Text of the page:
The world will never fully know the unspeakable tortures they endured. But they survived.
Elizabeth Smart was kidnapped from her bedroom at 14, declared a child bride by her captor and sexually assaulted for nine months. Jaycee Dugard, 11, was snatched from a roadside and held for 18 years, eventually bearing two babies fathered by her rapist kidnapper. Taken at 11, Shawn Hornbeck was sexually abused by his abductor for four years before police freed him.
This week in Cleveland, three new names were added to that list of young abduction survivors. After a decade in captivity, Amanda Berry, Georgina "Gina" DeJesus and Michelle Knight now face a challenging journey toward recovery.
What can they learn from the paths followed by Smart, Dugard, Hornbeck and others that led them from darkness to brighter lives?
The resiliency of these survivors is nothing short of remarkable. Smart, now 25, is married. She formed a foundation to battle child abuse and travels the country as a public speaker. Nearly four years after regaining her freedom, Dugard, 33, heads her own group aimed at helping victims like herself. She wrote a book about her ordeal and has learned to ride horseback. Hornbeck, 21, works full-time and wants to finish his education.
Experts credit much of their recovery to access to important health care resources and strong family support.
There's another factor: faith. These survivors likely were more confident that they would re-emerge into a safe world.
"Some of these people have had a considerable amount of faith, and they've entered into a community that has been very accepting and welcoming," said Dr. Wynn Schwartz, a Harvard Medical School psychologist.
Also: time. Smart, Dugard and Hornbeck initially walled themselves off from pesky news reporters, says Dr. Bonny Forrest, a San Diego-based psychologist and attorney. Being "very selective about their interviews allowed them to avoid having to immediately relive and retell" their traumatic experiences. It "allowed them to decompress or let go of their stress in a time period that was appropriate for them."
But for every survivor of childhood abduction, there are countless cases with endings that will never be known.
According to the FBI, more than half of all missing persons cases in the United States involve children.
Specifically, of all 87,217 active missing persons cases in 2012, the FBI says 47,366 missing people were 20 or younger. That's 54.3%. Although many are runaways and don't wish to be found, an unknown number might have been abducted.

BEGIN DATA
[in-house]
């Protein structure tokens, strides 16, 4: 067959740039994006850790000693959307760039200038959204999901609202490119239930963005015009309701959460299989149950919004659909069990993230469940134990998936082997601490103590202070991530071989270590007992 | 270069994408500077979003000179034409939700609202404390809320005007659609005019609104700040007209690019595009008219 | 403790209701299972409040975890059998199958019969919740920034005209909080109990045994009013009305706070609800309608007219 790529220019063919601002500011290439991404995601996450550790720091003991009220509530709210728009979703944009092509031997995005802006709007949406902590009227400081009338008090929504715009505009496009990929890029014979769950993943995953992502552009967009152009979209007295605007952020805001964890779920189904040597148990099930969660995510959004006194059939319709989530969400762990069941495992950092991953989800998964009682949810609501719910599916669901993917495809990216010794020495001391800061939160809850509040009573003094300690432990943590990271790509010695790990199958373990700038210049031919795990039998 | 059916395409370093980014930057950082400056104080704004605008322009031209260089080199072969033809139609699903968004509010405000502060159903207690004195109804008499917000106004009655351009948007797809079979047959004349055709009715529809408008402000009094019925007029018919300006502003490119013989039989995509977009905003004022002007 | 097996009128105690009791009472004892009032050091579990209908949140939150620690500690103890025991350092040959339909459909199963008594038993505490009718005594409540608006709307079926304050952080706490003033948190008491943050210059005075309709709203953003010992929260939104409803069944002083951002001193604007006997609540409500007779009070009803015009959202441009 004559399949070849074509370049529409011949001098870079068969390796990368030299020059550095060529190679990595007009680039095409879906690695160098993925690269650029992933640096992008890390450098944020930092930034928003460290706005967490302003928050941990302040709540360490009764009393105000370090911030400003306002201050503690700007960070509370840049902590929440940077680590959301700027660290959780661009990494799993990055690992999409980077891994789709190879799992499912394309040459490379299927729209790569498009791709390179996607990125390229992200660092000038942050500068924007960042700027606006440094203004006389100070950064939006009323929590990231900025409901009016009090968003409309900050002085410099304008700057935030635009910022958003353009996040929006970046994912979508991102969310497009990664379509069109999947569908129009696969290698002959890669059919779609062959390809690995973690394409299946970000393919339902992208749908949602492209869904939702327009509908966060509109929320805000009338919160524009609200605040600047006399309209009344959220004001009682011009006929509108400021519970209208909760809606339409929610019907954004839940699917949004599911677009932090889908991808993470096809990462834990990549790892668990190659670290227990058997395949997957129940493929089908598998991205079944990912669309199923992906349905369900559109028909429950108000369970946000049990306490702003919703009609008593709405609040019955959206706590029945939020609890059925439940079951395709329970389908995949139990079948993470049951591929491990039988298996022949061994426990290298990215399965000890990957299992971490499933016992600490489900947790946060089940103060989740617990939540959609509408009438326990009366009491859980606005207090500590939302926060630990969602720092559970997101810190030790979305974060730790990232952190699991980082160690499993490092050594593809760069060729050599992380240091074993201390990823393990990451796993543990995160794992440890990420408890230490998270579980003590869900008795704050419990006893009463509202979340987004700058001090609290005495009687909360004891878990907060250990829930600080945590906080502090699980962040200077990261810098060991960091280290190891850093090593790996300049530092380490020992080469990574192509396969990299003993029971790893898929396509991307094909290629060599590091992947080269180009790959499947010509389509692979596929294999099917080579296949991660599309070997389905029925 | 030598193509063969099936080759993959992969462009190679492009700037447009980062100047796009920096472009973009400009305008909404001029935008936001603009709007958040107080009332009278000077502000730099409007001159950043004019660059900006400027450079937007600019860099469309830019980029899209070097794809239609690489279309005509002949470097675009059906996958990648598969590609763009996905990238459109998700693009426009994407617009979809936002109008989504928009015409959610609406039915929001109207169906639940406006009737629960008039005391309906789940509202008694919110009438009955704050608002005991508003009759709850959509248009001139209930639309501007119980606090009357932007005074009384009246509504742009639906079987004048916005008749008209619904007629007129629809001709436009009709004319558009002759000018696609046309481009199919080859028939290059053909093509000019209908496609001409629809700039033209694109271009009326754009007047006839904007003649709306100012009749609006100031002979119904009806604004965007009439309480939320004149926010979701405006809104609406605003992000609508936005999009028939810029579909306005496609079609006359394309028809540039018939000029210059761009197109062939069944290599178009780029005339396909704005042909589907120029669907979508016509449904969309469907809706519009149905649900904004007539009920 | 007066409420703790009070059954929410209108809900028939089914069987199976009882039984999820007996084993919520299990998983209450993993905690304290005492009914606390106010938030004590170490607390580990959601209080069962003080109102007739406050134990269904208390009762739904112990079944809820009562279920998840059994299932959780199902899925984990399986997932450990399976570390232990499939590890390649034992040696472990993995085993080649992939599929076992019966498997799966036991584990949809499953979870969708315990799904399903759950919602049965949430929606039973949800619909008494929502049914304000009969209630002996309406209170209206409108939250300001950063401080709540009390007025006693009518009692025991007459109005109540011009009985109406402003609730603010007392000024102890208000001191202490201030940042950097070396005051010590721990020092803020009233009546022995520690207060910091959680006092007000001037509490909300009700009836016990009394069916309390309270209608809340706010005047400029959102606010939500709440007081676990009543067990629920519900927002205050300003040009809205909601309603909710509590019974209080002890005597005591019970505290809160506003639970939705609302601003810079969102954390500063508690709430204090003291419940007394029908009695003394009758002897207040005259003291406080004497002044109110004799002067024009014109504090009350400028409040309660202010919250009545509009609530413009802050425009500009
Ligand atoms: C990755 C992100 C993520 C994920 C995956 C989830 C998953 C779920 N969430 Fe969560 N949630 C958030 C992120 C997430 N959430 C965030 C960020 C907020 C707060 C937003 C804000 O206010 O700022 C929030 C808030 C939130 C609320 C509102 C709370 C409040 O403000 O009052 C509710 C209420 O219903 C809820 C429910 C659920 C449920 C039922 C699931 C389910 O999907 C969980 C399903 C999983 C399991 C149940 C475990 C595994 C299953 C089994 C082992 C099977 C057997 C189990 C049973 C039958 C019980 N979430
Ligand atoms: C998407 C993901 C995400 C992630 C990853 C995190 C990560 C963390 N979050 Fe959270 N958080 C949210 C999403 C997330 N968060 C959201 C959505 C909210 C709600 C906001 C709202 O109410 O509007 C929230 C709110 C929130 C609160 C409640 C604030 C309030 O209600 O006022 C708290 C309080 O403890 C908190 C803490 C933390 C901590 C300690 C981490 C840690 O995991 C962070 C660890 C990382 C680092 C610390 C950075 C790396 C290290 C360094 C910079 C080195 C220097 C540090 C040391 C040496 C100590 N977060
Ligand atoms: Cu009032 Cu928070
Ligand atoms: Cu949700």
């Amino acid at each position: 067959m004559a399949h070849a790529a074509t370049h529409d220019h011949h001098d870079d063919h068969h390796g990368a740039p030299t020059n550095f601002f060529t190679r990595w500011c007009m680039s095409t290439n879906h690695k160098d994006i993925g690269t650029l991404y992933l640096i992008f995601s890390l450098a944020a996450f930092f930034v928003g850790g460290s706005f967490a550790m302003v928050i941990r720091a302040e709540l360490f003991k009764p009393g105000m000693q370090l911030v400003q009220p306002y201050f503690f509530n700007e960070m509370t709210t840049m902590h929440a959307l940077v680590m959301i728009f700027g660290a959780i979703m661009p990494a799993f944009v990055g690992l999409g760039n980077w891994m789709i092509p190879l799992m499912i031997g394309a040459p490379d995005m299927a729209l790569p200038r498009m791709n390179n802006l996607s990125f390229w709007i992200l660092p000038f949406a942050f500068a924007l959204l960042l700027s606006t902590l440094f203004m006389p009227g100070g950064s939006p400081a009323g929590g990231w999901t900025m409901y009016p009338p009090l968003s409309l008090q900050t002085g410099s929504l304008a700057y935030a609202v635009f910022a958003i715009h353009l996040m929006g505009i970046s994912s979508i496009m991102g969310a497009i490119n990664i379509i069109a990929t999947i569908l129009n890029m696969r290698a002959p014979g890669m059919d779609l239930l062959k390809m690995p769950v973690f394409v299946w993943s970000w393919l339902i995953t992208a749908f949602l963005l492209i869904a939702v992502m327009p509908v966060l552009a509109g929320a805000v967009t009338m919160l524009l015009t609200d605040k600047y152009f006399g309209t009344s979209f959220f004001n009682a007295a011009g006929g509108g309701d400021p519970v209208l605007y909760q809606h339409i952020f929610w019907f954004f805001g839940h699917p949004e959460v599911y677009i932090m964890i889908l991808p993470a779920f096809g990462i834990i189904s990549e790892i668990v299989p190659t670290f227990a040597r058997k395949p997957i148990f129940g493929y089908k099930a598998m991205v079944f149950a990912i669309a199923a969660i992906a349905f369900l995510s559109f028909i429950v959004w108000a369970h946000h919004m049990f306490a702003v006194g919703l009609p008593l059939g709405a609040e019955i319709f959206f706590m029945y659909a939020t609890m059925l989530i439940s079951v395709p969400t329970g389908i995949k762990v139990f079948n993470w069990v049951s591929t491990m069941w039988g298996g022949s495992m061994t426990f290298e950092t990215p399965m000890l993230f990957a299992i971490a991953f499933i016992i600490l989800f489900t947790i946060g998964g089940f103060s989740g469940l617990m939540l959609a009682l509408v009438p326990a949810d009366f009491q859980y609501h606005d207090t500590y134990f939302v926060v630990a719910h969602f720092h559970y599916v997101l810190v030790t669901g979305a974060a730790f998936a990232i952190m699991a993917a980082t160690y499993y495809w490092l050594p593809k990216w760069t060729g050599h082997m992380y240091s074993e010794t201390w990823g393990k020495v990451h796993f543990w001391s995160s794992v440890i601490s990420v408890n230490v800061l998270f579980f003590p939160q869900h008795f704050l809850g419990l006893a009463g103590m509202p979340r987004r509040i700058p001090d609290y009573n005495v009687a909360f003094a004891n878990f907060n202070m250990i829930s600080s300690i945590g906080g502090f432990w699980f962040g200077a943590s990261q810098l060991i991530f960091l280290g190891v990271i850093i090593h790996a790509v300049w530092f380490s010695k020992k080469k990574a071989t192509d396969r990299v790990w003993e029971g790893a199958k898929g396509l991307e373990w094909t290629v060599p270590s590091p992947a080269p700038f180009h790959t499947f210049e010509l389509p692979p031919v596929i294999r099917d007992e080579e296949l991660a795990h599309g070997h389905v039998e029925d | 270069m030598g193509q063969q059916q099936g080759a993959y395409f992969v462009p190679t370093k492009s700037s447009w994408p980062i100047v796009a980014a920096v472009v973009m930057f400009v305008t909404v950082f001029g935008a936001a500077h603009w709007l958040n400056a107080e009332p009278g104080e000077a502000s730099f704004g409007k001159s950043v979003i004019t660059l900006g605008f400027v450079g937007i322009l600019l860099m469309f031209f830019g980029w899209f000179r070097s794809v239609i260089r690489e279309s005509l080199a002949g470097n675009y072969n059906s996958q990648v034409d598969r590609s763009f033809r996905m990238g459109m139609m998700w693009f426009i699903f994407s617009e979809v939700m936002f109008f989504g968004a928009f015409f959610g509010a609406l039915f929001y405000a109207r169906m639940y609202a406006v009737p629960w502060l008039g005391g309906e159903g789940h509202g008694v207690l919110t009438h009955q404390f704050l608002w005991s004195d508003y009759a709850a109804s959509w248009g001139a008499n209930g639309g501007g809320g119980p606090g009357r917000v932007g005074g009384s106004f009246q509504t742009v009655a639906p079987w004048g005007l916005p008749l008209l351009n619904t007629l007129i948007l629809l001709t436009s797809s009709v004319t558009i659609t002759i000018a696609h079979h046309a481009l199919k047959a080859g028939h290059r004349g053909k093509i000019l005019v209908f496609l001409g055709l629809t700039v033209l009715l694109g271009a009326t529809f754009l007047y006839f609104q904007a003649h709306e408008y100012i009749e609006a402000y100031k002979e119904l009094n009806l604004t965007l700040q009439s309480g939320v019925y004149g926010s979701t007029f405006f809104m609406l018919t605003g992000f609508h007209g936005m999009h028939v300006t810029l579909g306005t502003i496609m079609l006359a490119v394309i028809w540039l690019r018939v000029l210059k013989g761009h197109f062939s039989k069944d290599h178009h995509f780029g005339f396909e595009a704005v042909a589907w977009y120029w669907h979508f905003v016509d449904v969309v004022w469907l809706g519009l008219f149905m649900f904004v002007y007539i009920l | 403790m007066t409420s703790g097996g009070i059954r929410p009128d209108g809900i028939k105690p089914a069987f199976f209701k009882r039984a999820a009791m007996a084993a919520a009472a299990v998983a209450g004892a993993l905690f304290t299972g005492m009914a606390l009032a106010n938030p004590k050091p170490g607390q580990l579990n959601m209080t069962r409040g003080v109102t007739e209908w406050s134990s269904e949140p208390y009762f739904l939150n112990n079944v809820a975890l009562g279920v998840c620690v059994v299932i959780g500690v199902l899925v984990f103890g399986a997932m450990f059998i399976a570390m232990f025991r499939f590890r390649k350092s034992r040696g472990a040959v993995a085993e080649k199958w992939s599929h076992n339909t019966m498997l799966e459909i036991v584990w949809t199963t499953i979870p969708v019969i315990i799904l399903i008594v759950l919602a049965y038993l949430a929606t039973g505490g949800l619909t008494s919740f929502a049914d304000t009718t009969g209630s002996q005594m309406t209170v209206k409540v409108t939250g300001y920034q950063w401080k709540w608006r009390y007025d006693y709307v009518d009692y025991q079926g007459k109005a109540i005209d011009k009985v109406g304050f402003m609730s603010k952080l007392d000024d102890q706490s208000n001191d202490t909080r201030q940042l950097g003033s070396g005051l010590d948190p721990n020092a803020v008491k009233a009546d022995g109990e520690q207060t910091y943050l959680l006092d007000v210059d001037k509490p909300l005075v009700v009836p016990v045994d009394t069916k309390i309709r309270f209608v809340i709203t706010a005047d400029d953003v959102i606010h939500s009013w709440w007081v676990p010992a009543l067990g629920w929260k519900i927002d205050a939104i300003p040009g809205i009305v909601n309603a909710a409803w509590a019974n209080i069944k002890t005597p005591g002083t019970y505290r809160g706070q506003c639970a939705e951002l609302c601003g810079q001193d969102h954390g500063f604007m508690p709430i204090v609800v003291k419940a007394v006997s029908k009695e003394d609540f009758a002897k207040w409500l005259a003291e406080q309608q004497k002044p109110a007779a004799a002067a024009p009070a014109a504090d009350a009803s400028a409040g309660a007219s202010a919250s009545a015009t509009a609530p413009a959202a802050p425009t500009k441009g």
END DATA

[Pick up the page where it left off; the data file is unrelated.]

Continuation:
For young abductees, experts say, survival is a rare thing.
Here are some of their inspiring stories:
Smart: 'I was marked'
It was late at night inside the bedroom of 14-year-old Elizabeth Smart. A drifter named Brian David Mitchell climbed through a window of her Salt Lake City, Utah, home and put a knife to her throat. He forced her to walk to a nearby campsite, where Mitchell and his wife, Wanda Barzee, "sealed" Smart to him in a brief ceremony and raped her. The couple forced Smart to wander with them from town to town, often keeping her tethered to trees.
Nine months after her abduction, police stopped Mitchell, Barzee and Smart as they left a Walmart in Sandy, Utah, just five miles from her family's home. Smart's life as a captive was finally over.
"I felt that because of what he had done to me, I was marked," Smart later testified at Mitchell's trial. "I wasn't the same. My personal value had dropped. I was nothing. Another person could never love me."
Smart's fears proved to be unfounded as she leaned on her faith and her family. And this past week, she offered to share what she learned during her recovery with the Cleveland victims.
"Nothing that has happened to them will ever diminish their value," Smart told CNN's Wolf Blitzer on Tuesday. "It should never hold them back from doing what they want to do."
Smart reminded them to "take as much time as they need" to recover before going public with the details of their ordeals. "And if they decide never to share their stories, that would be OK, too."
Her remarkable recovery has included co-authoring a Justice Department pamphlet about how to survive abduction. Smart works as a contributor for a national TV news network and she runs a foundation aimed at protecting children from predators.
Last year, Smart married Scotsman Matthew Gilmour, whom she met while they performed missionary work in France for the Church of Jesus Christ of Latter-day Saints.
Dugard focuses on hope
In 1991, Jaycee Dugard was a carefree tween walking toward a school bus stop in South Lake Tahoe, California. But when Phillip and Nancy Garrido drove by looking for a victim, 11-year-old Jaycee's life changed forever.